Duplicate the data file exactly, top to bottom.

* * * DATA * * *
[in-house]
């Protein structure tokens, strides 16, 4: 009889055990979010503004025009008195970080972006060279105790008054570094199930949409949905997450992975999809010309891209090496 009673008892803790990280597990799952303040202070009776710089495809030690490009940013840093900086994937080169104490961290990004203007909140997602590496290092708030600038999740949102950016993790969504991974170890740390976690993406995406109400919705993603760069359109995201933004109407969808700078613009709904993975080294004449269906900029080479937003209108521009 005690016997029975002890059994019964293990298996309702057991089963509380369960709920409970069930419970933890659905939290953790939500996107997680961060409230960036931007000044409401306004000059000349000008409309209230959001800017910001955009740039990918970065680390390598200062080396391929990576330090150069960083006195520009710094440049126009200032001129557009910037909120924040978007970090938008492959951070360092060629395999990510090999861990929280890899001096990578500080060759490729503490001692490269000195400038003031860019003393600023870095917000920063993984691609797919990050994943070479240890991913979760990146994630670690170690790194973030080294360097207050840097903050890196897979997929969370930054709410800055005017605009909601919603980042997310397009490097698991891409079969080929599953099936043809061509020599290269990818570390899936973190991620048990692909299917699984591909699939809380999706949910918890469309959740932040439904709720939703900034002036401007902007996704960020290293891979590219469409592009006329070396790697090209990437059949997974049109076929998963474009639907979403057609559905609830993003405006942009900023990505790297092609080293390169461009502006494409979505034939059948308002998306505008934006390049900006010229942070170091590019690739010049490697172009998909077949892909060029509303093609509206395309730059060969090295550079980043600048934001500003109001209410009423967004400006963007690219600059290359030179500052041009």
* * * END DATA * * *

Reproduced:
[in-house]
């Protein structure tokens, strides 16, 4: 009889055990979010503004025009008195970080972006060279105790008054570094199930949409949905997450992975999809010309891209090496 009673008892803790990280597990799952303040202070009776710089495809030690490009940013840093900086994937080169104490961290990004203007909140997602590496290092708030600038999740949102950016993790969504991974170890740390976690993406995406109400919705993603760069359109995201933004109407969808700078613009709904993975080294004449269906900029080479937003209108521009 005690016997029975002890059994019964293990298996309702057991089963509380369960709920409970069930419970933890659905939290953790939500996107997680961060409230960036931007000044409401306004000059000349000008409309209230959001800017910001955009740039990918970065680390390598200062080396391929990576330090150069960083006195520009710094440049126009200032001129557009910037909120924040978007970090938008492959951070360092060629395999990510090999861990929280890899001096990578500080060759490729503490001692490269000195400038003031860019003393600023870095917000920063993984691609797919990050994943070479240890991913979760990146994630670690170690790194973030080294360097207050840097903050890196897979997929969370930054709410800055005017605009909601919603980042997310397009490097698991891409079969080929599953099936043809061509020599290269990818570390899936973190991620048990692909299917699984591909699939809380999706949910918890469309959740932040439904709720939703900034002036401007902007996704960020290293891979590219469409592009006329070396790697090209990437059949997974049109076929998963474009639907979403057609559905609830993003405006942009900023990505790297092609080293390169461009502006494409979505034939059948308002998306505008934006390049900006010229942070170091590019690739010049490697172009998909077949892909060029509303093609509206395309730059060969090295550079980043600048934001500003109001209410009423967004400006963007690219600059290359030179500052041009």